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What to stream this weekend: Post Malone, ‘Beanie Bubble,’ Rolling Stones

Previewing what’s new for your entertainment pleasure
“Forty Licks,” a reissuing of the 2002 album by The Rolling Stones. (UMe via AP)

Thandiwe Newton starring in a thriller, the return of the TV family wrestling drama “Heels” and a new album from Post Malone are among the new television, movies, music and games headed to a device near you

Among the offerings worth your time as selected by The Associated Press’ entertainment journalists are comedian Chris Estrada’s series “This Fool” returning for a second season and Zach Galifianakis starring in a movie about the creation of the ultra-collectable Beanie Babies.


— Zach Galifianakis takes on a different kind of role in “The Beanie Bubble,” playing Ty Warner, the founder of Ty, Inc. and creator of the Beanie Babies, which in the mid-1990s surged in popularity, and resale value, for several years. The film is not exactly about him however. Based on Zac Bissonnette’s “The Great Beanie Baby Bubble: Mass Delusion and the Dark Side of Cute,” directors Kristin Gore and Damian Kulash Jr. look at the women around Ty — his business partner, played by Elizabeth Banks; a single mother he dates, played by Sarah Snook; and a temp who puts his company online at the beginning of the e-commerce age, played by Geraldine Viswanathan. “The Beanie Bubble” is available on Apple TV+ starting Friday.

— Thandiwe Newton plays a former New Orleans cop-turned-college professor living in a remote part of Montana who catches two hunters trespassing on her property in the thriller “God’s Country,” streaming on Hulu on Friday. Based on James Lee Burke’s short story “Winter Light,” the Julian Higgins-directed film debuted last year at Sundance to largely favorable reviews. In the Los Angeles Times, Robert Daniels wrote that “’God’s Country’ is a film that wants to disarm you at every turn, and it often succeeds with a transfixing, acute spirit of retribution against society’s toxic racial and gender power dynamics.”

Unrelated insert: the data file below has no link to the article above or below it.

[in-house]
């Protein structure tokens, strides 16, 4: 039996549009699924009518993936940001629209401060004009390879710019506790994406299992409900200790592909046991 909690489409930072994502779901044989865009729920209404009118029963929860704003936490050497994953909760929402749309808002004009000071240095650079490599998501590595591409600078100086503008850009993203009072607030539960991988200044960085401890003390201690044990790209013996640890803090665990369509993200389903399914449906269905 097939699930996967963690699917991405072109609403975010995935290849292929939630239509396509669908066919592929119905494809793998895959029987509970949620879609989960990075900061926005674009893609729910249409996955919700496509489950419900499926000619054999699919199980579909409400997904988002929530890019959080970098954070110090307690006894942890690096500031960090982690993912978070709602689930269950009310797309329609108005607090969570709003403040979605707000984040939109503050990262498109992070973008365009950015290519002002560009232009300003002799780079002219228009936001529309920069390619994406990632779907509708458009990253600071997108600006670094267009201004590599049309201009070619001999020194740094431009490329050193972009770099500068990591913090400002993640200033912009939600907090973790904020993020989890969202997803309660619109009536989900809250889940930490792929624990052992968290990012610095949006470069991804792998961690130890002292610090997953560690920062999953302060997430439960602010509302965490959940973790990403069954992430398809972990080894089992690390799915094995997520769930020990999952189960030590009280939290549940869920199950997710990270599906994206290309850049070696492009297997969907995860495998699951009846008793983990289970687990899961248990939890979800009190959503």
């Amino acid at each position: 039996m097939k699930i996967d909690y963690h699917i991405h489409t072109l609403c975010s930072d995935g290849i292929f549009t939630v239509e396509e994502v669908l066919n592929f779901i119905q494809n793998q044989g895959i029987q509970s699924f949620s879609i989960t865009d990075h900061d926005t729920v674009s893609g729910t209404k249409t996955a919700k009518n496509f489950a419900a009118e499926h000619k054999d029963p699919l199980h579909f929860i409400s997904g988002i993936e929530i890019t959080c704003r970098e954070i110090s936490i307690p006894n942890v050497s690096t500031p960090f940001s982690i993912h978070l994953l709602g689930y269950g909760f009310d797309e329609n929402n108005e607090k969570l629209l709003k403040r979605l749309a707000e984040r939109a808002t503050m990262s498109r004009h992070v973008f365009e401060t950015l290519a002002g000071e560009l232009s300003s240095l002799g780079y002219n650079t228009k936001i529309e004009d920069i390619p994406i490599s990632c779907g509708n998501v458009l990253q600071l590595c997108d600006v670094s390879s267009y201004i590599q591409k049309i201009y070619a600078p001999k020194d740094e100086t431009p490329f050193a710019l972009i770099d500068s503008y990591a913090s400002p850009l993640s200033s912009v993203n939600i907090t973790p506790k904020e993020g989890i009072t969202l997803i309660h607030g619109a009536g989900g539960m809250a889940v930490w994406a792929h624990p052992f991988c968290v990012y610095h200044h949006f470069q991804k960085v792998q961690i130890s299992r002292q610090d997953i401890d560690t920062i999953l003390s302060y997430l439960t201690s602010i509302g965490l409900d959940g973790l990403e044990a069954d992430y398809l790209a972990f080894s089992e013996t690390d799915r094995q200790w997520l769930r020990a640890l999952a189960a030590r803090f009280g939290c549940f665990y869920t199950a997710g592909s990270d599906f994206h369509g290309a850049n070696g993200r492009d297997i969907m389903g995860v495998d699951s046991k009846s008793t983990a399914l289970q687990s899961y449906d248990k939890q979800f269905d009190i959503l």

— And in honor of “Oppenheimer” debuting in theaters, the programmers over at the Criterion Channel have waived the subscription fee and made Jon Else’s riveting 1981 documentary “The Day After Trinity” available for free until July 31. J. Robert Oppenheimer had died by the time the filmmakers started on this endeavor, but the film features interviews with an army of names that anyone who watched the movie, or read “American Prometheus,” will recognize. They include his brother Frank Oppenheimer, Haakon Chevalier, Hans Bethe, Isidor Rabi and more, reflecting on Oppenheimer and what they created at Los Alamos. It’s an essential historical document and fascinating companion piece to Christopher Nolan’s film.

AP Film Writer Lindsey Bahr


— The music week belongs to Post Malone, whose new album “Austin,” signals a move away from rap. There’s already been the excellent single synth-pop tune “Chemical,” the hungover ballad “Mourning” and the power rock of ”Overdrive,” where he sings “I’ll remove my tattoos if that’s cool to you/I’ll do anything to be cool to you.” Post Malone says he played guitar on all of the 17-tracks and posted on Instagram: “It’s been some of the funnest music, some of the most challenging and rewarding music for me, at least — trying to really push myself and really do some cool stuff.”